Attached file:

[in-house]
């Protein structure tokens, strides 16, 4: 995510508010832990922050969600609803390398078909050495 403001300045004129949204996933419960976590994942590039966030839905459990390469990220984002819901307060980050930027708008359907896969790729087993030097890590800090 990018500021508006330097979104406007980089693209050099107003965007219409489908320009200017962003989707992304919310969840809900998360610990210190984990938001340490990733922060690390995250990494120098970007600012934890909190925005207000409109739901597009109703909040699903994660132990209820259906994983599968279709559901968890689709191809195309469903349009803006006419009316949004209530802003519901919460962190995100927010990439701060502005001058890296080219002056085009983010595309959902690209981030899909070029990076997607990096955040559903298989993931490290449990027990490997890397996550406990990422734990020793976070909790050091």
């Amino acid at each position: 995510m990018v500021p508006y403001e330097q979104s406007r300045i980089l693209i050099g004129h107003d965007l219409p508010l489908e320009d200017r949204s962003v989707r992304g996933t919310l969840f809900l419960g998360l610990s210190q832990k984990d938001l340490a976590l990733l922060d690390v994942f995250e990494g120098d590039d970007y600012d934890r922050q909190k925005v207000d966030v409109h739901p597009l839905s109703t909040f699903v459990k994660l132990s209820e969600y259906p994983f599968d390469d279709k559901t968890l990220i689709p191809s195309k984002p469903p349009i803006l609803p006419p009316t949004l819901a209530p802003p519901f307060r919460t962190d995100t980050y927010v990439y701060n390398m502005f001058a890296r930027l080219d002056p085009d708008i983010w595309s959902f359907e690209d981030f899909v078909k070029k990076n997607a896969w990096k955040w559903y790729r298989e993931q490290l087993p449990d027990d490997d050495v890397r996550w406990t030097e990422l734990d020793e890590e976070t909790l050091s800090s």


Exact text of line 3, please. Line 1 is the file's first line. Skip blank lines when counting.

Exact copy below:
């Amino acid at each position: 995510m990018v500021p508006y403001e330097q979104s406007r300045i980089l693209i050099g004129h107003d965007l219409p508010l489908e320009d200017r949204s962003v989707r992304g996933t919310l969840f809900l419960g998360l610990s210190q832990k984990d938001l340490a976590l990733l922060d690390v994942f995250e990494g120098d590039d970007y600012d934890r922050q909190k925005v207000d966030v409109h739901p597009l839905s109703t909040f699903v459990k994660l132990s209820e969600y259906p994983f599968d390469d279709k559901t968890l990220i689709p191809s195309k984002p469903p349009i803006l609803p006419p009316t949004l819901a209530p802003p519901f307060r919460t962190d995100t980050y927010v990439y701060n390398m502005f001058a890296r930027l080219d002056p085009d708008i983010w595309s959902f359907e690209d981030f899909v078909k070029k990076n997607a896969w990096k955040w559903y790729r298989e993931q490290l087993p449990d027990d490997d050495v890397r996550w406990t030097e990422l734990d020793e890590e976070t909790l050091s800090s």